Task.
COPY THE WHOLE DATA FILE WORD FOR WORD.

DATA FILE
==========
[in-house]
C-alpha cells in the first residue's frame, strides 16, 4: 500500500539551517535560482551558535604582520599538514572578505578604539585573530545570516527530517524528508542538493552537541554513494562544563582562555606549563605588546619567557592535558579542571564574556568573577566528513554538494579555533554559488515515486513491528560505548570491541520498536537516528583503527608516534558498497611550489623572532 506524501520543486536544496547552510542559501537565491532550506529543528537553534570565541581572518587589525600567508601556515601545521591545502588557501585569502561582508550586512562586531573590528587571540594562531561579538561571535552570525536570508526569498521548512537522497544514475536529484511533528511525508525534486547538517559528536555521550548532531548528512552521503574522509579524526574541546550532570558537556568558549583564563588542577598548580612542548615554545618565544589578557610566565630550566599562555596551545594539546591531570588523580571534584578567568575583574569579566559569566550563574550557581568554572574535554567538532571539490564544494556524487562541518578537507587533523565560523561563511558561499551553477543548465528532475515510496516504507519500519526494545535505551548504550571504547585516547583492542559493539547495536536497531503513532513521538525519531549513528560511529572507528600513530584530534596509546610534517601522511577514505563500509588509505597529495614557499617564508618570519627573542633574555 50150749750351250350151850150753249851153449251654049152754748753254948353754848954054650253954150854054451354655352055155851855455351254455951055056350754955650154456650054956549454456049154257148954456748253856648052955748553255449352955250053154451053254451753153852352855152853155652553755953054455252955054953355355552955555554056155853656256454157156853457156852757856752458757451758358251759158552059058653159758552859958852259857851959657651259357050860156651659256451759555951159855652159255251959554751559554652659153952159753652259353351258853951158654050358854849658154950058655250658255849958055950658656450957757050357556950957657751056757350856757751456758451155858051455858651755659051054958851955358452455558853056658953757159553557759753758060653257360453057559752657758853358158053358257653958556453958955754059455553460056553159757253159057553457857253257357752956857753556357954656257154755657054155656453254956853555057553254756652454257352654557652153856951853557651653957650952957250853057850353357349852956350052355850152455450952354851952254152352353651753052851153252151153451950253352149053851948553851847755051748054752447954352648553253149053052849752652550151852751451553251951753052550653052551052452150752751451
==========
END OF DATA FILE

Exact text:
[in-house]
C-alpha cells in the first residue's frame, strides 16, 4: 500500500539551517535560482551558535604582520599538514572578505578604539585573530545570516527530517524528508542538493552537541554513494562544563582562555606549563605588546619567557592535558579542571564574556568573577566528513554538494579555533554559488515515486513491528560505548570491541520498536537516528583503527608516534558498497611550489623572532 506524501520543486536544496547552510542559501537565491532550506529543528537553534570565541581572518587589525600567508601556515601545521591545502588557501585569502561582508550586512562586531573590528587571540594562531561579538561571535552570525536570508526569498521548512537522497544514475536529484511533528511525508525534486547538517559528536555521550548532531548528512552521503574522509579524526574541546550532570558537556568558549583564563588542577598548580612542548615554545618565544589578557610566565630550566599562555596551545594539546591531570588523580571534584578567568575583574569579566559569566550563574550557581568554572574535554567538532571539490564544494556524487562541518578537507587533523565560523561563511558561499551553477543548465528532475515510496516504507519500519526494545535505551548504550571504547585516547583492542559493539547495536536497531503513532513521538525519531549513528560511529572507528600513530584530534596509546610534517601522511577514505563500509588509505597529495614557499617564508618570519627573542633574555 50150749750351250350151850150753249851153449251654049152754748753254948353754848954054650253954150854054451354655352055155851855455351254455951055056350754955650154456650054956549454456049154257148954456748253856648052955748553255449352955250053154451053254451753153852352855152853155652553755953054455252955054953355355552955555554056155853656256454157156853457156852757856752458757451758358251759158552059058653159758552859958852259857851959657651259357050860156651659256451759555951159855652159255251959554751559554652659153952159753652259353351258853951158654050358854849658154950058655250658255849958055950658656450957757050357556950957657751056757350856757751456758451155858051455858651755659051054958851955358452455558853056658953757159553557759753758060653257360453057559752657758853358158053358257653958556453958955754059455553460056553159757253159057553457857253257357752956857753556357954656257154755657054155656453254956853555057553254756652454257352654557652153856951853557651653957650952957250853057850353357349852956350052355850152455450952354851952254152352353651753052851153252151153451950253352149053851948553851847755051748054752447954352648553253149053052849752652550151852751451553251951753052550653052551052452150752751451